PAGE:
At the Hospitals: June 8, 2014
APD Creates New Department
Lebanon — Alice Peck Day Health Systems has created a new department designed to improve health outcomes and lower costs for employers in the Upper Valley. Business Health and Therapies will incorporate four existing departments at APD, including rehabilitation, occupational health, sleep health and cardio-pulmonary services.
Their goal is to provide a single place where employers and employees can go for health care services that can reduce the likelihood of workplace injury, and ensure that employees are able to return to work as soon as possible after an injury or other health issue, Susan E. Mooney, CEO and president of APD, said in a recent news release.
“We believe the integration of these services into one department will make it easier to access and cheaper to use by Upper Valley employers, all of which fits with our focus on improving quality, lowering costs and expanding access to health care.”
The department will be led by Joshua Roylance, a physical therapist with more than 10 years’ experience managing and operating outpatient rehabilitation clinics. Roylance, a graduate of the University of Hartford, has been accepted into the Doctor of Physical Therapy program at Utica College.
Golf Tourney Benefits Hospice
Claremont — The 21st annual Annie Alcorn Memorial Golf Tournament at the Claremont Country Club last month raised more than $9,000.
The money will provide educational materials and training for hospice volunteers and support hospice clients directly. The tournament, sponsored by Connecticut Valley Home Care and Hospice, part of Valley Regional Healthcare, attracted 19 teams. Osgood Construction’s team, which included Tom Fowler, Andy Fowler, Kyle Ranney and Joe Dirusso, took first place. Longest drive went to Maren Ardell and Michael Zombeck.
Golf Invitational Set for June 23
New London — The 11th annual New London Hospital Golf Invitational is set for June 23 at the Montcalm Golf Club in Enfield.
Over the years, the tournament has raised more than $300,000 to benefit patients from the hospital’s 15-town service area. The net proceeds support new equipment purchases and technology upgrades and fund charity care and financial assistance programs.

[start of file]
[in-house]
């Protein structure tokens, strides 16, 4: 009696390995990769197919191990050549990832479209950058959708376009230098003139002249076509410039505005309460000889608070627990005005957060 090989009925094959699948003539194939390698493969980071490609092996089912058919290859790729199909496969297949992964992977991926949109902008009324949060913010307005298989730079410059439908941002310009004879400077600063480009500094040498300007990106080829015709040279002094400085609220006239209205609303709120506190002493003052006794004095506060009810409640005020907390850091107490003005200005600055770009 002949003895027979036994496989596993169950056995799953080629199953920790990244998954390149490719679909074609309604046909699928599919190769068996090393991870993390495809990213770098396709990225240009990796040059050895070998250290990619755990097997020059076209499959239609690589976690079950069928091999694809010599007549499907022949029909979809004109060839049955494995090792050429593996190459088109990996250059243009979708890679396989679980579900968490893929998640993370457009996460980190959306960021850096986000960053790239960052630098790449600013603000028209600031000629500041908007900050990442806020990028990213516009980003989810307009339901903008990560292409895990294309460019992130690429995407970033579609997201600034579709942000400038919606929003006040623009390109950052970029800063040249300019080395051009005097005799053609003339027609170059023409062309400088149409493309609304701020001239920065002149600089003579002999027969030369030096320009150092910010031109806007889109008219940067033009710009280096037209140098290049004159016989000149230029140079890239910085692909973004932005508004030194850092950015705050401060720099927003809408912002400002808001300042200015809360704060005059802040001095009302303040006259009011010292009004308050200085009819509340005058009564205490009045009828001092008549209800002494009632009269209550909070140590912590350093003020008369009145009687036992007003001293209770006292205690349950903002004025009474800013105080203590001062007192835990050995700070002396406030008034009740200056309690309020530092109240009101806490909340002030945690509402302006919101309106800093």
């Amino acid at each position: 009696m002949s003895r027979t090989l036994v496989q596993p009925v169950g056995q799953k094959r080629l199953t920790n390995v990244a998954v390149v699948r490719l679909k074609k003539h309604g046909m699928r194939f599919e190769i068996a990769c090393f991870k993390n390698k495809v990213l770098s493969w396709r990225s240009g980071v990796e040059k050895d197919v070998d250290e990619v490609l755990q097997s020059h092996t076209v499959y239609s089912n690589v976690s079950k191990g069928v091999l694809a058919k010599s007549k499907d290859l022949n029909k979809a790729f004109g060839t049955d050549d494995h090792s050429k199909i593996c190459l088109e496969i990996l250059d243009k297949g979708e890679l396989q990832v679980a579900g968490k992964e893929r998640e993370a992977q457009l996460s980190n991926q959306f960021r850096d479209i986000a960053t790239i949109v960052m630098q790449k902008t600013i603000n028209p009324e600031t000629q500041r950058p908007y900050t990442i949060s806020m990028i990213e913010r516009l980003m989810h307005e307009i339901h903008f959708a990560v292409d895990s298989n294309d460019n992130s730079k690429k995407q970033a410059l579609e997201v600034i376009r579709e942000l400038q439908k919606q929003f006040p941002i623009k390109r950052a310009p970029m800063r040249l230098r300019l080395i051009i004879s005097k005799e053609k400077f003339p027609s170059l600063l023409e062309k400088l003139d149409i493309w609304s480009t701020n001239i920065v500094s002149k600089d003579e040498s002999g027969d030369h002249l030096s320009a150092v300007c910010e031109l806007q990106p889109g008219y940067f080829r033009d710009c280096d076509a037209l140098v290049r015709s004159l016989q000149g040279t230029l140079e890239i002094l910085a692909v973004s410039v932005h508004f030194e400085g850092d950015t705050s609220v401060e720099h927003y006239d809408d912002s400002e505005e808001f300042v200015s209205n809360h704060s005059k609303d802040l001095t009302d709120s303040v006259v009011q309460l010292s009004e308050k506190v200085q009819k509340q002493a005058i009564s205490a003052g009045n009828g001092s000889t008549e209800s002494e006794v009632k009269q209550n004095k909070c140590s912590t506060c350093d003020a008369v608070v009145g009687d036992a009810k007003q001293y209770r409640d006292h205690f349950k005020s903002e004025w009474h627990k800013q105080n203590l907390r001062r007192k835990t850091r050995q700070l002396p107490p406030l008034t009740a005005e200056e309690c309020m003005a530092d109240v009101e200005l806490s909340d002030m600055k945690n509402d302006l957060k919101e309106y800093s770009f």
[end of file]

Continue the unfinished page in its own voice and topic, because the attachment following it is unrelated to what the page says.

The entry fee, $250 per player, includes green fees, golf cart, lunch, player gift, prizes and a post-tournament reception. Registration opens at 11:30 a.m., with a shotgun start at 1 p.m. For sponsorship information, or to register, contact Christina O’Halloran at 603-526-5526 or firstname.lastname@example.org.
Survey: Most ACOs Physician-Led
Lebanon — A research team from the Dartmouth Institute for Health Policy and Clinical Practice has found physician leadership has played a central role in the first wave of Accountable Care Organizations. The finding runs counter to early concerns that hospitals’ economic strengths would lead them to dominate the formation of ACOs.
The study, published in the June issue of Health Affairs , has important implications for the future of health care reform, said Carrie Colla, lead investigator of the study. “A central role for physicians in the leadership of ACOs is likely to have a powerful influence on how both physicians and patients view the ACO model.”
ACOs are groups of providers that are held responsible for the care of defined populations of patients. The idea is that participating providers receive financial rewards for both improving the quality of care and reducing the growth of costs. The Affordable Care Act established the new, voluntary federal program for Medicare, and many private insurers are adopting the model. More than 600 ACOs are operating in the U.S.
In the first analysis of the National Survey of ACOs, the research team found that the majority of ACOs identified as physician led, with a third jointly led by physicians and hospitals.
The study compared physician-led ACOs to other types of ACOs and found that physician-led ACOs were more likely to have comprehensive care management programs in place and advanced IT capabilities. They are also more likely to measure and report financial and quality performance at the clinician level and to provide meaningful and timely feedback to clinicians.
“Physicians’ buy-in to payment reform is likely to be critical to the success of the health care reform,” said Elliott Fisher, director of the Dartmouth Institute and a co-author on the paper. “The findings suggest that physicians are taking seriously their responsibility to lead change in the health care system on behalf of their patients.”
Previous research has shown that involving physicians in the governance of provider organizations improves communication and builds trust and also assures patients that their needs will be considered along with those of the organization, the researchers said.
A abstract of the study is at http://content.healthaffairs.org/content/33/6/964.abstract.
— Compiled by Aimee Caruso